Skateboarding terrifies me.

As a kid, I think I tried once, quickly fell hard, and vowed never to try again. And it's especially horrifying to me now, as a 33-year-old out-of-work standup comic. I'm used to plenty of emotional pain, but bombing onstage hardly ever ends in broken bones.

It's not that I'm completely uncoordinated—I do play Ultimate Frisbee, after all—I've just always preferred sports where a small mistake doesn't lead to lots of blood loss. But after seeing way too many "inspirational" posts about learning new skills during the pandemic, I felt I couldn't leave all the good vibes to people learning how to bake bread.

My task was to teach myself to skate in a week. If nothing else, it'll get me out of the house and back into my comfort zone of feeling like an impostor. And honestly, my bar for accomplishment is pretty low—I'll be happy with not killing myself.

Day 1

I've never skateboarded, but I do own a skateboard.

I live in a place that's been inhabited—some might say infested—by comics since 2013. The board has been there for years. I imagine it must have been left behind by one of the countless drunk open-mikers who've crashed on the living room floor. I don't know who it belongs to, but it does have "FUCKO" written on the bottom.

I need someone to show me the ropes, or the wheels or whatever, so I set up a Zoom chat with my friend Bill Conway, the formerly Portland-based co-founder of satirical website The Hard Times, who now lives in Los Angeles. Bill shows me how to get on the board and push—as best one can through a phone screen, anyway. His main advice? "Get used to the fact that you're going to be intimately familiar with hitting the ground," he says, "and you're gonna hit it hard."

Around 11:15 that night, I take my board out for its first spin in the parking garage outside my apartment. My girlfriend accompanies me to make sure there's someone to call the ambulance and/or laugh at me if and when I fall. I dress in what I think skaters wear: skinny jeans and suede Adidas. I also wear a helmet, which seems decidedly uncool, but I'm also not trying to concuss myself on night one.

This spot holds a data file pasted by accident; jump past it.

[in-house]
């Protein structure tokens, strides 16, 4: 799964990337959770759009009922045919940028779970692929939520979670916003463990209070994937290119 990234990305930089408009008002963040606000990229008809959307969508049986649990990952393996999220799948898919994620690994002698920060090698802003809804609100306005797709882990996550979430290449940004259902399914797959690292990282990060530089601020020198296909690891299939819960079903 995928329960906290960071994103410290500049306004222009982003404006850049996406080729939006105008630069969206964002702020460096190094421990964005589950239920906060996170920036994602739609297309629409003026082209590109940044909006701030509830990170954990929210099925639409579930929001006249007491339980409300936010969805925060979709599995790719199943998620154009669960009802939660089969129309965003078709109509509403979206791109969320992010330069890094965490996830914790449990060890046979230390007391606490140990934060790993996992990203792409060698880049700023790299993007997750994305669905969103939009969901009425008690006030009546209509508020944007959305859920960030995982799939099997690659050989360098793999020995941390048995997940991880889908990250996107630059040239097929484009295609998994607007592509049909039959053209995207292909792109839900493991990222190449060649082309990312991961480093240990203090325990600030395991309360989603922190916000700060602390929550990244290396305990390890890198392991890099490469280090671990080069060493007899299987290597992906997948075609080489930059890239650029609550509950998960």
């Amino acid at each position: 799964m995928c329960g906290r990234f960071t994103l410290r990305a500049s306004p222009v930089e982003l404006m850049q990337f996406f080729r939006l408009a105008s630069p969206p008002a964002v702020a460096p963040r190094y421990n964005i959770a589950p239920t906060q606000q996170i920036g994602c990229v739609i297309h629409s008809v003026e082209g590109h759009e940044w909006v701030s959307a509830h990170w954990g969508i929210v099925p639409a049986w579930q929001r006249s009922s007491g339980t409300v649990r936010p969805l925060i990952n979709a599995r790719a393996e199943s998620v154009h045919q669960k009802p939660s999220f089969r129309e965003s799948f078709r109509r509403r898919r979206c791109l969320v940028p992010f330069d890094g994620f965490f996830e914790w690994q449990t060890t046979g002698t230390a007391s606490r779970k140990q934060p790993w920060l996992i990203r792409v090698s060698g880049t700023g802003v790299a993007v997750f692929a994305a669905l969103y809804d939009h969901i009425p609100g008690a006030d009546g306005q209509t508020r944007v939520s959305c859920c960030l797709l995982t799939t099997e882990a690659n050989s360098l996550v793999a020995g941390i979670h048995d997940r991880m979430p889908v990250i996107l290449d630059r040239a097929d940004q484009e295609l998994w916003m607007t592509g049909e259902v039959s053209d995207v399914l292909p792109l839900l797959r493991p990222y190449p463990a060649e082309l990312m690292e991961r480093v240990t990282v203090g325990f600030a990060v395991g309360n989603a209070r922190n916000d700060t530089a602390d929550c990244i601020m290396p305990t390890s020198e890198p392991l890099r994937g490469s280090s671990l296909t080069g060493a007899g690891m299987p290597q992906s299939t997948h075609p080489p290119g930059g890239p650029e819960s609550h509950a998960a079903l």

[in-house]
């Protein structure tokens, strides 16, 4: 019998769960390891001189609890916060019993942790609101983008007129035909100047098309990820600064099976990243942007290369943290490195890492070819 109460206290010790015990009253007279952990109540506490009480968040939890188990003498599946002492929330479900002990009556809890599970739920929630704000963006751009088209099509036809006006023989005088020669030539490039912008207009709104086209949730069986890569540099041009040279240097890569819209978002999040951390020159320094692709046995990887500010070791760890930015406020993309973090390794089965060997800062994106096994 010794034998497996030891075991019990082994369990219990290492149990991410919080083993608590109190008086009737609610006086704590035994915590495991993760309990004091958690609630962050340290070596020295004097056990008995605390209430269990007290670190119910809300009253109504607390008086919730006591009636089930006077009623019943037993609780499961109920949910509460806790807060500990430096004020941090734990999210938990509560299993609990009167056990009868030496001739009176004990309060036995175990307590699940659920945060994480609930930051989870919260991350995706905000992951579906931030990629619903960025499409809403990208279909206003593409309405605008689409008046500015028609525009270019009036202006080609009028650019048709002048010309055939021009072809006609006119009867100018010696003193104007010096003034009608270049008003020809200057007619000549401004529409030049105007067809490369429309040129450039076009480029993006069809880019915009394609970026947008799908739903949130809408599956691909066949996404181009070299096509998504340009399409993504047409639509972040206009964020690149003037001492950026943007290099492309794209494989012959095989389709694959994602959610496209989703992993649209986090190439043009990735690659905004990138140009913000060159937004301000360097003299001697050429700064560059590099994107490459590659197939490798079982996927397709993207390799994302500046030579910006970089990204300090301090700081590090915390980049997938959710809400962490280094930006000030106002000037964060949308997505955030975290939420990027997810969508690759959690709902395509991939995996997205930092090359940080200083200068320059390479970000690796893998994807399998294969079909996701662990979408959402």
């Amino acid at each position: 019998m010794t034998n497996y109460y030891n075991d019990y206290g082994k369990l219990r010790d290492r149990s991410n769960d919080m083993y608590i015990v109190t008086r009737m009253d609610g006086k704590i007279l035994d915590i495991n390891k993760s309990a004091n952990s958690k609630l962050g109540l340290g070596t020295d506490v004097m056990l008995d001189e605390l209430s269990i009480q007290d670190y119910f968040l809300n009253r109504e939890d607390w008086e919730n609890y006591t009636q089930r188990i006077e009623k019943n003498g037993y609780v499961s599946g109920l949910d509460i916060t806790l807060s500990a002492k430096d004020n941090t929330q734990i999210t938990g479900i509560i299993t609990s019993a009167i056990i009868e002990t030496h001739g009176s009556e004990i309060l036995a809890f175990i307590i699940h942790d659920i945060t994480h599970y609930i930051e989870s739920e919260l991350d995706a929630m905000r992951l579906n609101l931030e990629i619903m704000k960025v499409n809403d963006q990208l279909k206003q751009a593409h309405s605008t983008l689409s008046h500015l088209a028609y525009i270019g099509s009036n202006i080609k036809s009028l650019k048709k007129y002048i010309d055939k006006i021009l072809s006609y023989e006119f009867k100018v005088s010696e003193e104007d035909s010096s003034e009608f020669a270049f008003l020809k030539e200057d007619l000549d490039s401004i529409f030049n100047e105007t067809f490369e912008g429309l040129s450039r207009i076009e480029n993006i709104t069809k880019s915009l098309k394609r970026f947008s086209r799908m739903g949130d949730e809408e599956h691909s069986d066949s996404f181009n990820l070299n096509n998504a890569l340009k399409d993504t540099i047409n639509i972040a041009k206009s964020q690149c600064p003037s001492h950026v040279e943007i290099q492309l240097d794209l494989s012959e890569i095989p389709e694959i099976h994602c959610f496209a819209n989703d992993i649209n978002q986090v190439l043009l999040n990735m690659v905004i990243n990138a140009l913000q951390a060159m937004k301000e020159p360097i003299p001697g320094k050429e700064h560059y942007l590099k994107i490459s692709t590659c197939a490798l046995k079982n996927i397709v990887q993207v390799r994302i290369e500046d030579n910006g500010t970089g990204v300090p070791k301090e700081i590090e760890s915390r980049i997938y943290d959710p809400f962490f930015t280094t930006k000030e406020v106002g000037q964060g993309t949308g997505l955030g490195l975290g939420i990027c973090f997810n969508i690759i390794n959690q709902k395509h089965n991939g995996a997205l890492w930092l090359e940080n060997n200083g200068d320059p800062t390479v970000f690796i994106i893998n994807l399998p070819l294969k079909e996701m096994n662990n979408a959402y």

I get on the board. I wobble, I shake. This is going to be a long week.

I get going a little faster than I want and have to bail. The board kicks up and misses my neighbor's Jaguar by inches.

Before I head back in, I try that trick where you kick the end of the board so it flips effortlessly into your hands, but I keep getting scared it's going to hit me in the balls. I bend over and pick it up in shame.

Day 2

I feel like a dork searching YouTube for "skating videos" because it feels like typing "boobs" into Pornhub, but I don't really know any skaters besides Tony Hawk, and I know I'm not dropping into any half-pipes this week. I end up watching a guy named "Jaws" jump off a 25-stair set. These guys are simply a different breed from me.

Bill said a good place to start would be a smooth basketball court, so I head over to Irving Park. I push around for a while, at one point panicking when a group of kids comes by to shoot hoops. Thankfully, they either sensed how nervous I was that they might see me fall or were simply too embarrassed to be in such close proximity to a grown man with a dorky helmet in skinny jeans trying to recapture his youth, and decide to go elsewhere.

After clumsily rolling around the court for a bit, I noticed how little momentum I was getting. I turn the board over to spin the wheels and noticed they stop rotating  rather quickly. That means a visit to a skate shop tomorrow.

DIE OR SKATE: Jake Silberman, shredder. (Annie Schutz)
DIE OR SKATE: Jake Silberman, shredder. (Annie Schutz)

Day 3